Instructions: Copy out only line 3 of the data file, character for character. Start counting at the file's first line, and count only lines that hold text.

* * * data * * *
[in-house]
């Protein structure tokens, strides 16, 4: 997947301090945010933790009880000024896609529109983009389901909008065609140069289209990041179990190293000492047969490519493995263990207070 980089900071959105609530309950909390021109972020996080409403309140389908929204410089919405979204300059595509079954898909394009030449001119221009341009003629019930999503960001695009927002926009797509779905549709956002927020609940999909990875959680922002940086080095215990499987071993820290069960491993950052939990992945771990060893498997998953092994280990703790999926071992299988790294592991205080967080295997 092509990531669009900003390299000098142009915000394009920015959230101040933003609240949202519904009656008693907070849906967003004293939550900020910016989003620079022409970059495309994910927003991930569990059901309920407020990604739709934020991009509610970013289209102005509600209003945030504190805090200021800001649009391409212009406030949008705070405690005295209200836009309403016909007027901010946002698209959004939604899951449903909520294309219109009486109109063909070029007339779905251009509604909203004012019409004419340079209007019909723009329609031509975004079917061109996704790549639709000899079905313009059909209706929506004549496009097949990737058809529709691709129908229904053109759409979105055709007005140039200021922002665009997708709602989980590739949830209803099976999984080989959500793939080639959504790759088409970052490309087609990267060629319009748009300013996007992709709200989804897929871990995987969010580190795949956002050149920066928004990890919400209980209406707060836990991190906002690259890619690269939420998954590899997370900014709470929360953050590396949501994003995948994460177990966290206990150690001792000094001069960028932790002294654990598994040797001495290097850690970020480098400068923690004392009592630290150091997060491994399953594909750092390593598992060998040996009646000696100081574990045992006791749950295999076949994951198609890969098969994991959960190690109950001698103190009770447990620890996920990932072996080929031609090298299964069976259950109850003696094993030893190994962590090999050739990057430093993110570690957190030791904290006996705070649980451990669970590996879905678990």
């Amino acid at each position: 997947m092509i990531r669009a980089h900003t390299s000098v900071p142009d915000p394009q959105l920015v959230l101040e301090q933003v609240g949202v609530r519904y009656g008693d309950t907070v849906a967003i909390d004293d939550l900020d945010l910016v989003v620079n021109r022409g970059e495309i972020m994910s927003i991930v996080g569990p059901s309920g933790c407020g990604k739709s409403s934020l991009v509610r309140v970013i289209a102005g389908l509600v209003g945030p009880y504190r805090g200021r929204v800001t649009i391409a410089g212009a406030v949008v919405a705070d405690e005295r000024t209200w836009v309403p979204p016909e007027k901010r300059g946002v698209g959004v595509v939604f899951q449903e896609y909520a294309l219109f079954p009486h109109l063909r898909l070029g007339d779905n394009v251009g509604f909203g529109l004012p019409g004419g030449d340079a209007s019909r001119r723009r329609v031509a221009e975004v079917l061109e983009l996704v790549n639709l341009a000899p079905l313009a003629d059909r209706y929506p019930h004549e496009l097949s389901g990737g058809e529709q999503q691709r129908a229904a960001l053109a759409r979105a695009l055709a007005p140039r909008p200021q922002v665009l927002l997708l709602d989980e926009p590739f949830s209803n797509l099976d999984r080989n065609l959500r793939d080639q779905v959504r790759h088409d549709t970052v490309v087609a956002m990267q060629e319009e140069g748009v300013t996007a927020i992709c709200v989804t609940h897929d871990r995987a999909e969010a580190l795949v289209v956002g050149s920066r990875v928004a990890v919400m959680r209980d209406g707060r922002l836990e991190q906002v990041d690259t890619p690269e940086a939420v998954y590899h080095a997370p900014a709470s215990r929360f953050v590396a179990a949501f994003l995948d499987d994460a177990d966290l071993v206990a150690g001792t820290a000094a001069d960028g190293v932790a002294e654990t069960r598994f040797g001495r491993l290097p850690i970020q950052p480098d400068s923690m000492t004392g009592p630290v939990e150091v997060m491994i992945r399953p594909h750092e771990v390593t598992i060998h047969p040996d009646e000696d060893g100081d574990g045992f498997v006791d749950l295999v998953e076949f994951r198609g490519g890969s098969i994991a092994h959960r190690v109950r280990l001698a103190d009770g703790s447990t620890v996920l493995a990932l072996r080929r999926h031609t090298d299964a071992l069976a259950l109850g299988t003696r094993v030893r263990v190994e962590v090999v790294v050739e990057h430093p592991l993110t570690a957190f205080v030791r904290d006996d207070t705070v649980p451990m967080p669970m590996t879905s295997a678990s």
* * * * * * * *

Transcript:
């Amino acid at each position: 997947m092509i990531r669009a980089h900003t390299s000098v900071p142009d915000p394009q959105l920015v959230l101040e301090q933003v609240g949202v609530r519904y009656g008693d309950t907070v849906a967003i909390d004293d939550l900020d945010l910016v989003v620079n021109r022409g970059e495309i972020m994910s927003i991930v996080g569990p059901s309920g933790c407020g990604k739709s409403s934020l991009v509610r309140v970013i289209a102005g389908l509600v209003g945030p009880y504190r805090g200021r929204v800001t649009i391409a410089g212009a406030v949008v919405a705070d405690e005295r000024t209200w836009v309403p979204p016909e007027k901010r300059g946002v698209g959004v595509v939604f899951q449903e896609y909520a294309l219109f079954p009486h109109l063909r898909l070029g007339d779905n394009v251009g509604f909203g529109l004012p019409g004419g030449d340079a209007s019909r001119r723009r329609v031509a221009e975004v079917l061109e983009l996704v790549n639709l341009a000899p079905l313009a003629d059909r209706y929506p019930h004549e496009l097949s389901g990737g058809e529709q999503q691709r129908a229904a960001l053109a759409r979105a695009l055709a007005p140039r909008p200021q922002v665009l927002l997708l709602d989980e926009p590739f949830s209803n797509l099976d999984r080989n065609l959500r793939d080639q779905v959504r790759h088409d549709t970052v490309v087609a956002m990267q060629e319009e140069g748009v300013t996007a927020i992709c709200v989804t609940h897929d871990r995987a999909e969010a580190l795949v289209v956002g050149s920066r990875v928004a990890v919400m959680r209980d209406g707060r922002l836990e991190q906002v990041d690259t890619p690269e940086a939420v998954y590899h080095a997370p900014a709470s215990r929360f953050v590396a179990a949501f994003l995948d499987d994460a177990d966290l071993v206990a150690g001792t820290a000094a001069d960028g190293v932790a002294e654990t069960r598994f040797g001495r491993l290097p850690i970020q950052p480098d400068s923690m000492t004392g009592p630290v939990e150091v997060m491994i992945r399953p594909h750092e771990v390593t598992i060998h047969p040996d009646e000696d060893g100081d574990g045992f498997v006791d749950l295999v998953e076949f994951r198609g490519g890969s098969i994991a092994h959960r190690v109950r280990l001698a103190d009770g703790s447990t620890v996920l493995a990932l072996r080929r999926h031609t090298d299964a071992l069976a259950l109850g299988t003696r094993v030893r263990v190994e962590v090999v790294v050739e990057h430093p592991l993110t570690a957190f205080v030791r904290d006996d207070t705070v649980p451990m967080p669970m590996t879905s295997a678990s």